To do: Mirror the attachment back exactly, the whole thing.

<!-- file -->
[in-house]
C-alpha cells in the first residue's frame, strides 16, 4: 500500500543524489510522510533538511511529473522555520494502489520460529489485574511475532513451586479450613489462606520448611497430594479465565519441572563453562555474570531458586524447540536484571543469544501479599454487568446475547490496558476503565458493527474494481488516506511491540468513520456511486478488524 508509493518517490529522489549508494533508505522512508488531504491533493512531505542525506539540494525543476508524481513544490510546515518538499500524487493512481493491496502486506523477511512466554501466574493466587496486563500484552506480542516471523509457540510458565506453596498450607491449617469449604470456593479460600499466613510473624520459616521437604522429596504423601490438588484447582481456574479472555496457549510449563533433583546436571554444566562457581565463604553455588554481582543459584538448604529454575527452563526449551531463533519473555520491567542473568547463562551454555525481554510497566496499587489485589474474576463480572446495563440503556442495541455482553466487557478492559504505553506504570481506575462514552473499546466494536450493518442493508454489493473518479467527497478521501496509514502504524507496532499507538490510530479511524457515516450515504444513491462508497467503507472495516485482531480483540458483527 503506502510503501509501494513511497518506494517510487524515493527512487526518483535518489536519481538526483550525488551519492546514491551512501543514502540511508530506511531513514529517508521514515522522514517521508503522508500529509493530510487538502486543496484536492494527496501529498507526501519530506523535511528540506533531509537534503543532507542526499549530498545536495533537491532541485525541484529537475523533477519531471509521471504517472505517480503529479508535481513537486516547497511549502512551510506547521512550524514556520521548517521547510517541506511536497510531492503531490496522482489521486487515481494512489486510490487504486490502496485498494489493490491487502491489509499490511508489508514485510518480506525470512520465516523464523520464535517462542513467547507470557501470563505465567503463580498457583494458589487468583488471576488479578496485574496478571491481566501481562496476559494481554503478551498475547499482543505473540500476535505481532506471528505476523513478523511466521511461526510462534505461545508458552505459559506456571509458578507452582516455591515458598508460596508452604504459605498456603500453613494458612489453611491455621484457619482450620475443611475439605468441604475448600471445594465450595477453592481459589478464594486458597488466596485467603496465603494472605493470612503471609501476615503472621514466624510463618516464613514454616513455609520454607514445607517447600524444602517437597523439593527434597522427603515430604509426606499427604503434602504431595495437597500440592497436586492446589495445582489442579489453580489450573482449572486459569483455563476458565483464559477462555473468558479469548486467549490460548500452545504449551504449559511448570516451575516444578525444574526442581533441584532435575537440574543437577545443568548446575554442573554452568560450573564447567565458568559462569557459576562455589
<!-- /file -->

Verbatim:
[in-house]
C-alpha cells in the first residue's frame, strides 16, 4: 500500500543524489510522510533538511511529473522555520494502489520460529489485574511475532513451586479450613489462606520448611497430594479465565519441572563453562555474570531458586524447540536484571543469544501479599454487568446475547490496558476503565458493527474494481488516506511491540468513520456511486478488524 508509493518517490529522489549508494533508505522512508488531504491533493512531505542525506539540494525543476508524481513544490510546515518538499500524487493512481493491496502486506523477511512466554501466574493466587496486563500484552506480542516471523509457540510458565506453596498450607491449617469449604470456593479460600499466613510473624520459616521437604522429596504423601490438588484447582481456574479472555496457549510449563533433583546436571554444566562457581565463604553455588554481582543459584538448604529454575527452563526449551531463533519473555520491567542473568547463562551454555525481554510497566496499587489485589474474576463480572446495563440503556442495541455482553466487557478492559504505553506504570481506575462514552473499546466494536450493518442493508454489493473518479467527497478521501496509514502504524507496532499507538490510530479511524457515516450515504444513491462508497467503507472495516485482531480483540458483527 503506502510503501509501494513511497518506494517510487524515493527512487526518483535518489536519481538526483550525488551519492546514491551512501543514502540511508530506511531513514529517508521514515522522514517521508503522508500529509493530510487538502486543496484536492494527496501529498507526501519530506523535511528540506533531509537534503543532507542526499549530498545536495533537491532541485525541484529537475523533477519531471509521471504517472505517480503529479508535481513537486516547497511549502512551510506547521512550524514556520521548517521547510517541506511536497510531492503531490496522482489521486487515481494512489486510490487504486490502496485498494489493490491487502491489509499490511508489508514485510518480506525470512520465516523464523520464535517462542513467547507470557501470563505465567503463580498457583494458589487468583488471576488479578496485574496478571491481566501481562496476559494481554503478551498475547499482543505473540500476535505481532506471528505476523513478523511466521511461526510462534505461545508458552505459559506456571509458578507452582516455591515458598508460596508452604504459605498456603500453613494458612489453611491455621484457619482450620475443611475439605468441604475448600471445594465450595477453592481459589478464594486458597488466596485467603496465603494472605493470612503471609501476615503472621514466624510463618516464613514454616513455609520454607514445607517447600524444602517437597523439593527434597522427603515430604509426606499427604503434602504431595495437597500440592497436586492446589495445582489442579489453580489450573482449572486459569483455563476458565483464559477462555473468558479469548486467549490460548500452545504449551504449559511448570516451575516444578525444574526442581533441584532435575537440574543437577545443568548446575554442573554452568560450573564447567565458568559462569557459576562455589